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Bull Run Similar To Spain’s Coming To Alameda County Fairgrounds

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PLEASANTON (KPIX 5) — A bull run similar to the one in Spain is coming to the East Bay, unless a judge stops it.

Despite a lawsuit and a change.org petition claiming animal cruelty, the “Great Bull Run” is expected to draw a large crowd to the Alameda County Fairgrounds in Pleasanton on July 26th.

Just like they do in Spain, participants will step out in front of a stampede of bulls, hoping to live to tell about it. Then, they’ll have a giant tomato fight.

“It’s getting a lot of social media buzz,” said Angel Moore, fair spokesperson.

According to the event’s web site, participants will sign a waiver, then pay $60 to enter the event.

On March 13th, the Animal Legal Defense Fund and People for the Ethical Treatment of Animals (PETA) filed a lawsuit to try and stop the event.

“Any amount of animal suffering is totally unjustified,” said Christopher Berry, staff attorney at the Animal Legal Defense Fund.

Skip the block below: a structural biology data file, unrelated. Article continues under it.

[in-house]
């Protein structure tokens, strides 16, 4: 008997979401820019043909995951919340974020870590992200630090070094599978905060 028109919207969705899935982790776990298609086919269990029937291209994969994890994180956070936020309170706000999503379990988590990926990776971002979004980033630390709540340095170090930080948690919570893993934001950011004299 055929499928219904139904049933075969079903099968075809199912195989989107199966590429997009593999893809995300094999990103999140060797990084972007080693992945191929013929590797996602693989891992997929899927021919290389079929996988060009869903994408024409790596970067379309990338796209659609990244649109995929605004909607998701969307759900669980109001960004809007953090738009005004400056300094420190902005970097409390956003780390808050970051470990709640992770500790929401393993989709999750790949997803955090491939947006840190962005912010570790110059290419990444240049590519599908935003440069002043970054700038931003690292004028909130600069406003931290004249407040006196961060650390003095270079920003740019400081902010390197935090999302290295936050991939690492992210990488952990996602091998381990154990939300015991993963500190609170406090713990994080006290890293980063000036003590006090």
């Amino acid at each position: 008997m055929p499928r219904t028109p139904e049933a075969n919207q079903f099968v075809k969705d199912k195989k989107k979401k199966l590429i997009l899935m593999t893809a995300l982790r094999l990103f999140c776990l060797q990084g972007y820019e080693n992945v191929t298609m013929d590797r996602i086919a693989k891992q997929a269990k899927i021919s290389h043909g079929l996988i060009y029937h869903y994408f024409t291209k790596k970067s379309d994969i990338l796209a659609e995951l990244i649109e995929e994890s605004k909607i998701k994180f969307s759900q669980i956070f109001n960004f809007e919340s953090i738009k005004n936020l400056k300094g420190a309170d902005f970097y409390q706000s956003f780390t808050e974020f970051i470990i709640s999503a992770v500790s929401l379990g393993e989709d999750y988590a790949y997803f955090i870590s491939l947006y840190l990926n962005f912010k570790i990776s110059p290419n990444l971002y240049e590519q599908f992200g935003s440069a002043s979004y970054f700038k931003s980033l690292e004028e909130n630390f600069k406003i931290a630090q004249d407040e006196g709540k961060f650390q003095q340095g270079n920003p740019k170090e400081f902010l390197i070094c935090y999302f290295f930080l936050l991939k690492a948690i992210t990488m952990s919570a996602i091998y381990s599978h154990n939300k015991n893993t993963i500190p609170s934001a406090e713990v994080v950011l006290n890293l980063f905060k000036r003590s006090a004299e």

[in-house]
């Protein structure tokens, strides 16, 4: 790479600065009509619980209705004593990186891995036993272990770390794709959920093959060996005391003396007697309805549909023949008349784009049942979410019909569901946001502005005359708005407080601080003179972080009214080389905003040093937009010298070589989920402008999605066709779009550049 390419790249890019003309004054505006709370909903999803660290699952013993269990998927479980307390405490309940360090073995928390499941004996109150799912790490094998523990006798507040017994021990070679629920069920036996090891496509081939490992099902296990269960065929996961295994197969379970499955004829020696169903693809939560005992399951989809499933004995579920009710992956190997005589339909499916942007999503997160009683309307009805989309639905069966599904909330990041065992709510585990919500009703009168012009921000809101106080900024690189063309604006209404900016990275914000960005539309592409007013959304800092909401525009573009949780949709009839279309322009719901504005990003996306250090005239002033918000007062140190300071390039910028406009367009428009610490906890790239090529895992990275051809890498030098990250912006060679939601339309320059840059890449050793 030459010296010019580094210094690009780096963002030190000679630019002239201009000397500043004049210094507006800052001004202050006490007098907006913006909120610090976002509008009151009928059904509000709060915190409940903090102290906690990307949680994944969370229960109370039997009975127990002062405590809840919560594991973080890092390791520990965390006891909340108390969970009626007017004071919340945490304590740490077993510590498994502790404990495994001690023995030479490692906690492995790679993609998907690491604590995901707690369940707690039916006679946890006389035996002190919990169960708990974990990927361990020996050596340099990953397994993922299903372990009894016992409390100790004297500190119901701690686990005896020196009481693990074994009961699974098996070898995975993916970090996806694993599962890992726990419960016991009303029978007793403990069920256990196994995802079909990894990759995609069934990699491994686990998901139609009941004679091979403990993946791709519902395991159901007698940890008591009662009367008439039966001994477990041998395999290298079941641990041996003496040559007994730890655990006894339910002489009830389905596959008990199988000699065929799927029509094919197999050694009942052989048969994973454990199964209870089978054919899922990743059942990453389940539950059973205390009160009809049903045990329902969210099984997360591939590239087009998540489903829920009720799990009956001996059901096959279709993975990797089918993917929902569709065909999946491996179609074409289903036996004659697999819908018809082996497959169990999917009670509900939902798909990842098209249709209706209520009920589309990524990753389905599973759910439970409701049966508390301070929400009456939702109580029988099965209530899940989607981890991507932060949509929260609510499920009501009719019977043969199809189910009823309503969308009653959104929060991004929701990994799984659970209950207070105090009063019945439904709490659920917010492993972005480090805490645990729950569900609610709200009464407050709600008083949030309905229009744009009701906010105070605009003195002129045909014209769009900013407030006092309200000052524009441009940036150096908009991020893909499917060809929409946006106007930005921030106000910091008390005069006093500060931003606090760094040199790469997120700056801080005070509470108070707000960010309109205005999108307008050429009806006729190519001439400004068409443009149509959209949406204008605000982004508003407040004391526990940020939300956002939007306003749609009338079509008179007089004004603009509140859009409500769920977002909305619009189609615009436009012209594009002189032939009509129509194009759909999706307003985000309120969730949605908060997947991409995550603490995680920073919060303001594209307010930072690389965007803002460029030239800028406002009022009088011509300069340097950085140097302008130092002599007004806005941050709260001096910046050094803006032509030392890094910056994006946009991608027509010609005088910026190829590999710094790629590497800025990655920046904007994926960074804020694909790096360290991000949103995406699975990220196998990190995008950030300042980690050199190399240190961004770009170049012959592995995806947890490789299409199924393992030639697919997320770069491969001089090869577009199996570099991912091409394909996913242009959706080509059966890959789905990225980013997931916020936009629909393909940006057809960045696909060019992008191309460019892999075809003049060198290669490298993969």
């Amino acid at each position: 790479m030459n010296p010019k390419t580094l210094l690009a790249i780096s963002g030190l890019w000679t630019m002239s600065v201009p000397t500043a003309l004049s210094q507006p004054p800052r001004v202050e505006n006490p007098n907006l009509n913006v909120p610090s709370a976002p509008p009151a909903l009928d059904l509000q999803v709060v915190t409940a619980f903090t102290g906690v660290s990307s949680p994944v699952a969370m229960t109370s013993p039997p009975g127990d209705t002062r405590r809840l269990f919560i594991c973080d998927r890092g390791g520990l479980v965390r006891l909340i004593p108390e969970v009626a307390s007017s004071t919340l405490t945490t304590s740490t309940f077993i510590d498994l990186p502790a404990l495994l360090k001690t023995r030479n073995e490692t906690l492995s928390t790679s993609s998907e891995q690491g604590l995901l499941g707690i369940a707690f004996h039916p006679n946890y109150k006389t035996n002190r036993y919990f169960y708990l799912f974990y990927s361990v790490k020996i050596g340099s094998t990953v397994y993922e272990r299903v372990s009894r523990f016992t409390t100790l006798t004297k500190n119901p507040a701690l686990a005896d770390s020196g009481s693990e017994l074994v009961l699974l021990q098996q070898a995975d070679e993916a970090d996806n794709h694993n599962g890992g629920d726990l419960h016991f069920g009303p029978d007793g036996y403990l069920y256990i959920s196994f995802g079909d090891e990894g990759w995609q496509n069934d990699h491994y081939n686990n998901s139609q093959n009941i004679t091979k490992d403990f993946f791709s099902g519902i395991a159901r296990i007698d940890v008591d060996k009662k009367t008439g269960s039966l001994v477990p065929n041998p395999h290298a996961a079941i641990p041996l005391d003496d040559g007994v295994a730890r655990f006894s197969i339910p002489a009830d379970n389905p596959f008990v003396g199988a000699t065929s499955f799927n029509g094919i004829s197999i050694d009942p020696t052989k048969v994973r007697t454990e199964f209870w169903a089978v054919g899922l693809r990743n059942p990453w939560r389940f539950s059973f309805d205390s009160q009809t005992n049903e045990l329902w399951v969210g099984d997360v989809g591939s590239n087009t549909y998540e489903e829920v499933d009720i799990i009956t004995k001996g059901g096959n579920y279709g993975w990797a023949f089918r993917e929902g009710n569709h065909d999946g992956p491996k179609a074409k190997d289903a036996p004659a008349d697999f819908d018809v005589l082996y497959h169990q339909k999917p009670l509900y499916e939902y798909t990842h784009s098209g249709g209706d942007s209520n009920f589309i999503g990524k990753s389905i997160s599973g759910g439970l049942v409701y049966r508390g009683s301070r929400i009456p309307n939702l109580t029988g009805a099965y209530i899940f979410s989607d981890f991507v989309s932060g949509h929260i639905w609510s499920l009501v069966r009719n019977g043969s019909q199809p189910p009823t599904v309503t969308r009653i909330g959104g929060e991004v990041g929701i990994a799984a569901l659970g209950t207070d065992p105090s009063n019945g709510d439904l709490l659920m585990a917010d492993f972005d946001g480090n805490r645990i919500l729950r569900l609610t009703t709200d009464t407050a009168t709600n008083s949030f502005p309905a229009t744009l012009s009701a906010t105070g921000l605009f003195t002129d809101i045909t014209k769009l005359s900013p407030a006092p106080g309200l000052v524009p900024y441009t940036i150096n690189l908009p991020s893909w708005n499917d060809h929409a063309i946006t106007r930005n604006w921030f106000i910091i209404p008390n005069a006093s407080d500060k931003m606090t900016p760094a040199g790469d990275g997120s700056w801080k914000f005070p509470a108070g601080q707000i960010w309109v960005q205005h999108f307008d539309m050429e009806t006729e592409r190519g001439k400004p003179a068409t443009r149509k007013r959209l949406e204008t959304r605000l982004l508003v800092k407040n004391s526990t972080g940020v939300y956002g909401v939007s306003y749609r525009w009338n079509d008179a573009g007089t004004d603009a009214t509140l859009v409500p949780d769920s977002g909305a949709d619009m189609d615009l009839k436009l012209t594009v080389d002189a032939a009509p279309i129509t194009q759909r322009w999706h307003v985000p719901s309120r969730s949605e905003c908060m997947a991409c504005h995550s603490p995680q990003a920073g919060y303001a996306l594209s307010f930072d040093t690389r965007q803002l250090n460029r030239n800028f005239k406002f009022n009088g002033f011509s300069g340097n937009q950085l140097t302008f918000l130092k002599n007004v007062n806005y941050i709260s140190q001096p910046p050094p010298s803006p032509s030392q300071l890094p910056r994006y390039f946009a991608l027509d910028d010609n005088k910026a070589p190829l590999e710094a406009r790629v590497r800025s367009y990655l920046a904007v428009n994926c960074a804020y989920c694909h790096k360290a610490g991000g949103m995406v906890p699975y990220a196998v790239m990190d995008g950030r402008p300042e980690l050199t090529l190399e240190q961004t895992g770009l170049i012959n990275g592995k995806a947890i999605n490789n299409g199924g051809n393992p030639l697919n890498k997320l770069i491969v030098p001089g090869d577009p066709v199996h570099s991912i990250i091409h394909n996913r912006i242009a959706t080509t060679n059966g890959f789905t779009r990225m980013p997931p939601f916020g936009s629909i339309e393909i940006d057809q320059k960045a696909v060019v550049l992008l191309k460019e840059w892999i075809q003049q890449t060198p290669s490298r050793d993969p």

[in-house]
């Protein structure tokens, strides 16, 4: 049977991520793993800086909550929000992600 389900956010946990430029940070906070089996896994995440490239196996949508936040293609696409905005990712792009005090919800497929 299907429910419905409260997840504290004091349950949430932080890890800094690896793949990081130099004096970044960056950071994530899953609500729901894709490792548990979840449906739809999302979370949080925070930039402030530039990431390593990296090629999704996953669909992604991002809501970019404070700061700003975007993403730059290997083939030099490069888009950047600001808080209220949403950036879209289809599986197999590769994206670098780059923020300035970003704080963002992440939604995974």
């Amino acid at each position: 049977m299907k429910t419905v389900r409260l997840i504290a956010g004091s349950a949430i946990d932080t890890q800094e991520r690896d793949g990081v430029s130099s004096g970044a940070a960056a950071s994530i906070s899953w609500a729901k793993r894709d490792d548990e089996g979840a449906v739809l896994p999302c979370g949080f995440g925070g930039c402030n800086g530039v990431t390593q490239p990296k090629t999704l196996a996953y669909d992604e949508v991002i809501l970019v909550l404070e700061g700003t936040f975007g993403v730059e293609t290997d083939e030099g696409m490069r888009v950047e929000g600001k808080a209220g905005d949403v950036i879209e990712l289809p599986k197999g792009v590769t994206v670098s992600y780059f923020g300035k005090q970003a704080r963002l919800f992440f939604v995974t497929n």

“The only benefit is to line corporate pocket books and to provide drunk college kids with a couple of hours of amusement,” he added.

Berry said the bull run is a “bloodless bullfight” which is illegal in California. He says some participants have taunted and hit bulls in past events.

“And we have eyewitness evidence that people on horseback with ropes and whips have scared bulls so that they would stampede against the participants,” Berry said.

Rob Dickens, the COO for the Great Bull Run called the lawsuit “frivolous,” and insisted no bulls are ever hurt. “We have two cowboys to follow behind to make sure that if a bull does stop or get turned around, they can lead it into the corral safely,” he said.

“The cowboys have lassos in hand just in case a bull does attack someone. They’ll then rope it and lead it back to the corral. They do not hit the bulls with the lassos. As for their alleged ‘eyewitness’ accounts, they’re simply describing the cowboys doing their job, which is to herd cows. We certainly don’t want the bulls stopping and running in the opposite direction when the runners aren’t expecting them to come from that way. That would be grossly negligent on our part,” Dickens said.

This past weekend, a Great Bull Run event held in Cicero, Illinois near Chicago ended without any reported injuries to people or animals. Dickens bristles when he hears it compared to a bullfight.

“They’re claiming that people running alongside bulls is the same as bullfighting, a ‘sport’ in which the bulls are killed,” said Dickens. “However, we certainly don’t kill our bulls, and we haven’t had an injury to any of our bulls in eight events.”

As for the lawsuit, right now, the court does not have anything on the docket, so both sides said they expect the event will go on as scheduled.

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